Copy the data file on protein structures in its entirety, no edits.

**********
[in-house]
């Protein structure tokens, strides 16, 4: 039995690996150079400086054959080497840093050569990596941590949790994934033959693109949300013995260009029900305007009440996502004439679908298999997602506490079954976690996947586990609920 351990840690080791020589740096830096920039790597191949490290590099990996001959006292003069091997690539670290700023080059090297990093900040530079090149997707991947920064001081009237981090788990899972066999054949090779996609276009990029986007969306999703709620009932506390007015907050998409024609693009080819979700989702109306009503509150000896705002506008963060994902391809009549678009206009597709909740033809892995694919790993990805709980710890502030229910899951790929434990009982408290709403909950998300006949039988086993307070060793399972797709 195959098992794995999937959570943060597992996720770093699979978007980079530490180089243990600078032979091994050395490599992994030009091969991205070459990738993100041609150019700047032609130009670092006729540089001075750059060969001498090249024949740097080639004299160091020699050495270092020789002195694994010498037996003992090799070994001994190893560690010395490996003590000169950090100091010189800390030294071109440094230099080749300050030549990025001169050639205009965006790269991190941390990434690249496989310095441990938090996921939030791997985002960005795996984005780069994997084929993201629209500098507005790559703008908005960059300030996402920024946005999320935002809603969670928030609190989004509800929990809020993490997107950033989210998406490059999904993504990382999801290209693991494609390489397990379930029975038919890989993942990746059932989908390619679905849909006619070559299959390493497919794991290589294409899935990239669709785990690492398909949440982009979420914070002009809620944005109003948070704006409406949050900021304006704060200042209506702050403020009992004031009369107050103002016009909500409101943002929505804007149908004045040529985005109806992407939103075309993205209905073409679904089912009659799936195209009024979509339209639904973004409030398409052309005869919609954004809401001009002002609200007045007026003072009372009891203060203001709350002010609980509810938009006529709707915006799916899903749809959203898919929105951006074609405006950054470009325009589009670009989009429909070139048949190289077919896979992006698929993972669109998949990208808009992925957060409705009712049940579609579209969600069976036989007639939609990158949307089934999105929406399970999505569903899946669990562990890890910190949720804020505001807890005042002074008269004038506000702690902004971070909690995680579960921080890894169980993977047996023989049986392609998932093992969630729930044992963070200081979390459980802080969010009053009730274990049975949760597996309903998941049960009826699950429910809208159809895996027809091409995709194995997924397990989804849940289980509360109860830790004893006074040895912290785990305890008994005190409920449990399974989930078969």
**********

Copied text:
[in-house]
């Protein structure tokens, strides 16, 4: 039995690996150079400086054959080497840093050569990596941590949790994934033959693109949300013995260009029900305007009440996502004439679908298999997602506490079954976690996947586990609920 351990840690080791020589740096830096920039790597191949490290590099990996001959006292003069091997690539670290700023080059090297990093900040530079090149997707991947920064001081009237981090788990899972066999054949090779996609276009990029986007969306999703709620009932506390007015907050998409024609693009080819979700989702109306009503509150000896705002506008963060994902391809009549678009206009597709909740033809892995694919790993990805709980710890502030229910899951790929434990009982408290709403909950998300006949039988086993307070060793399972797709 195959098992794995999937959570943060597992996720770093699979978007980079530490180089243990600078032979091994050395490599992994030009091969991205070459990738993100041609150019700047032609130009670092006729540089001075750059060969001498090249024949740097080639004299160091020699050495270092020789002195694994010498037996003992090799070994001994190893560690010395490996003590000169950090100091010189800390030294071109440094230099080749300050030549990025001169050639205009965006790269991190941390990434690249496989310095441990938090996921939030791997985002960005795996984005780069994997084929993201629209500098507005790559703008908005960059300030996402920024946005999320935002809603969670928030609190989004509800929990809020993490997107950033989210998406490059999904993504990382999801290209693991494609390489397990379930029975038919890989993942990746059932989908390619679905849909006619070559299959390493497919794991290589294409899935990239669709785990690492398909949440982009979420914070002009809620944005109003948070704006409406949050900021304006704060200042209506702050403020009992004031009369107050103002016009909500409101943002929505804007149908004045040529985005109806992407939103075309993205209905073409679904089912009659799936195209009024979509339209639904973004409030398409052309005869919609954004809401001009002002609200007045007026003072009372009891203060203001709350002010609980509810938009006529709707915006799916899903749809959203898919929105951006074609405006950054470009325009589009670009989009429909070139048949190289077919896979992006698929993972669109998949990208808009992925957060409705009712049940579609579209969600069976036989007639939609990158949307089934999105929406399970999505569903899946669990562990890890910190949720804020505001807890005042002074008269004038506000702690902004971070909690995680579960921080890894169980993977047996023989049986392609998932093992969630729930044992963070200081979390459980802080969010009053009730274990049975949760597996309903998941049960009826699950429910809208159809895996027809091409995709194995997924397990989804849940289980509360109860830790004893006074040895912290785990305890008994005190409920449990399974989930078969």